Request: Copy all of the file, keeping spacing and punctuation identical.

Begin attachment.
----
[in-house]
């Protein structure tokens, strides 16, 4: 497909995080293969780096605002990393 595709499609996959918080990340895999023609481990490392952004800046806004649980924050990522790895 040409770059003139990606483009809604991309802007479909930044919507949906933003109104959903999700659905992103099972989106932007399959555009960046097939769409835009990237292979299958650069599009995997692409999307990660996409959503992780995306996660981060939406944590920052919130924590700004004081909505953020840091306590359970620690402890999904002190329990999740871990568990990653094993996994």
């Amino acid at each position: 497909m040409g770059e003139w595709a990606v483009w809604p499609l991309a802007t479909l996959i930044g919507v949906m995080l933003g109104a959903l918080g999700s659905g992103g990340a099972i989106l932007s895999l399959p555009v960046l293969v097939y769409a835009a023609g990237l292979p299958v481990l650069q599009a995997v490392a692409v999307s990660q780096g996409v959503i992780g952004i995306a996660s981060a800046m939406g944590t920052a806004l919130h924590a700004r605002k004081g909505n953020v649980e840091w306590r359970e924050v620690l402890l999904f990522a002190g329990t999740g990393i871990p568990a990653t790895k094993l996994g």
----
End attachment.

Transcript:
[in-house]
């Protein structure tokens, strides 16, 4: 497909995080293969780096605002990393 595709499609996959918080990340895999023609481990490392952004800046806004649980924050990522790895 040409770059003139990606483009809604991309802007479909930044919507949906933003109104959903999700659905992103099972989106932007399959555009960046097939769409835009990237292979299958650069599009995997692409999307990660996409959503992780995306996660981060939406944590920052919130924590700004004081909505953020840091306590359970620690402890999904002190329990999740871990568990990653094993996994």
């Amino acid at each position: 497909m040409g770059e003139w595709a990606v483009w809604p499609l991309a802007t479909l996959i930044g919507v949906m995080l933003g109104a959903l918080g999700s659905g992103g990340a099972i989106l932007s895999l399959p555009v960046l293969v097939y769409a835009a023609g990237l292979p299958v481990l650069q599009a995997v490392a692409v999307s990660q780096g996409v959503i992780g952004i995306a996660s981060a800046m939406g944590t920052a806004l919130h924590a700004r605002k004081g909505n953020v649980e840091w306590r359970e924050v620690l402890l999904f990522a002190g329990t999740g990393i871990p568990a990653t790895k094993l996994g």